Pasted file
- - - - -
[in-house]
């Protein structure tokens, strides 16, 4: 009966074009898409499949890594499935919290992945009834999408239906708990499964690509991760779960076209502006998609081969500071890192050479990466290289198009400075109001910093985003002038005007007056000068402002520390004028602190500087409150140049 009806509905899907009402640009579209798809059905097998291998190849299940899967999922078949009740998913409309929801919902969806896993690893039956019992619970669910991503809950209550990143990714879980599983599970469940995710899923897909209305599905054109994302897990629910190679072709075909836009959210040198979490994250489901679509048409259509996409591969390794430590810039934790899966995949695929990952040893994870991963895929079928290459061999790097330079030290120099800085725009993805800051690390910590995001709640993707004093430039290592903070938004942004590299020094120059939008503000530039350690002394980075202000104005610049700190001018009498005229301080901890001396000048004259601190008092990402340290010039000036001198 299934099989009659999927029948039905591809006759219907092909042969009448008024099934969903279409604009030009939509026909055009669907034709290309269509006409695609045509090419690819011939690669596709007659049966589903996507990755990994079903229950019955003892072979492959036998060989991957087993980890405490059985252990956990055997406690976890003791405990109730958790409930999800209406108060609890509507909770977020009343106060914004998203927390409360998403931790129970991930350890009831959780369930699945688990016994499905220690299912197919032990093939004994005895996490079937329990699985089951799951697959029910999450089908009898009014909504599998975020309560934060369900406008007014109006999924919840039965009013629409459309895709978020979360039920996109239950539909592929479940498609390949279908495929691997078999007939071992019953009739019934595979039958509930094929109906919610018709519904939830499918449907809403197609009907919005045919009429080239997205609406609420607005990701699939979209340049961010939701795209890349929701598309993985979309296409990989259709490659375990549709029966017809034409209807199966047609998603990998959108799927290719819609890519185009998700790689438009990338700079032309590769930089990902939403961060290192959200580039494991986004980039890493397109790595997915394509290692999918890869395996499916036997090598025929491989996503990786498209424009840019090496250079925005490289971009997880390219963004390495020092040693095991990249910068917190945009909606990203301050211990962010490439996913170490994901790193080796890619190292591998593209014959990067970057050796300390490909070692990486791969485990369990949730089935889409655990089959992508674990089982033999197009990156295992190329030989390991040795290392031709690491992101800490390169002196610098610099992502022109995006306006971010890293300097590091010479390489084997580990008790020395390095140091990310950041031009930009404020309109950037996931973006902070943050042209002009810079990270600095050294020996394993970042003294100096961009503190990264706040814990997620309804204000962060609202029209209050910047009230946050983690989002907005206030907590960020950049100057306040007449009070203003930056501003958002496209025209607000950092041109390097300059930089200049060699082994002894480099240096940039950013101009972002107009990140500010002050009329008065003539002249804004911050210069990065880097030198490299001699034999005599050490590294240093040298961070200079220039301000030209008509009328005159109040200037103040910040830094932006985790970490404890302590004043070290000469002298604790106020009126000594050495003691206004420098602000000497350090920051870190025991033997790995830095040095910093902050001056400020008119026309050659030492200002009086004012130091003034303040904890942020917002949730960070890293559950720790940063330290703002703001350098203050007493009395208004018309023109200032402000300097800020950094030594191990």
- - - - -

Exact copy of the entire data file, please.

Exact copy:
[in-house]
């Protein structure tokens, strides 16, 4: 009966074009898409499949890594499935919290992945009834999408239906708990499964690509991760779960076209502006998609081969500071890192050479990466290289198009400075109001910093985003002038005007007056000068402002520390004028602190500087409150140049 009806509905899907009402640009579209798809059905097998291998190849299940899967999922078949009740998913409309929801919902969806896993690893039956019992619970669910991503809950209550990143990714879980599983599970469940995710899923897909209305599905054109994302897990629910190679072709075909836009959210040198979490994250489901679509048409259509996409591969390794430590810039934790899966995949695929990952040893994870991963895929079928290459061999790097330079030290120099800085725009993805800051690390910590995001709640993707004093430039290592903070938004942004590299020094120059939008503000530039350690002394980075202000104005610049700190001018009498005229301080901890001396000048004259601190008092990402340290010039000036001198 299934099989009659999927029948039905591809006759219907092909042969009448008024099934969903279409604009030009939509026909055009669907034709290309269509006409695609045509090419690819011939690669596709007659049966589903996507990755990994079903229950019955003892072979492959036998060989991957087993980890405490059985252990956990055997406690976890003791405990109730958790409930999800209406108060609890509507909770977020009343106060914004998203927390409360998403931790129970991930350890009831959780369930699945688990016994499905220690299912197919032990093939004994005895996490079937329990699985089951799951697959029910999450089908009898009014909504599998975020309560934060369900406008007014109006999924919840039965009013629409459309895709978020979360039920996109239950539909592929479940498609390949279908495929691997078999007939071992019953009739019934595979039958509930094929109906919610018709519904939830499918449907809403197609009907919005045919009429080239997205609406609420607005990701699939979209340049961010939701795209890349929701598309993985979309296409990989259709490659375990549709029966017809034409209807199966047609998603990998959108799927290719819609890519185009998700790689438009990338700079032309590769930089990902939403961060290192959200580039494991986004980039890493397109790595997915394509290692999918890869395996499916036997090598025929491989996503990786498209424009840019090496250079925005490289971009997880390219963004390495020092040693095991990249910068917190945009909606990203301050211990962010490439996913170490994901790193080796890619190292591998593209014959990067970057050796300390490909070692990486791969485990369990949730089935889409655990089959992508674990089982033999197009990156295992190329030989390991040795290392031709690491992101800490390169002196610098610099992502022109995006306006971010890293300097590091010479390489084997580990008790020395390095140091990310950041031009930009404020309109950037996931973006902070943050042209002009810079990270600095050294020996394993970042003294100096961009503190990264706040814990997620309804204000962060609202029209209050910047009230946050983690989002907005206030907590960020950049100057306040007449009070203003930056501003958002496209025209607000950092041109390097300059930089200049060699082994002894480099240096940039950013101009972002107009990140500010002050009329008065003539002249804004911050210069990065880097030198490299001699034999005599050490590294240093040298961070200079220039301000030209008509009328005159109040200037103040910040830094932006985790970490404890302590004043070290000469002298604790106020009126000594050495003691206004420098602000000497350090920051870190025991033997790995830095040095910093902050001056400020008119026309050659030492200002009086004012130091003034303040904890942020917002949730960070890293559950720790940063330290703002703001350098203050007493009395208004018309023109200032402000300097800020950094030594191990």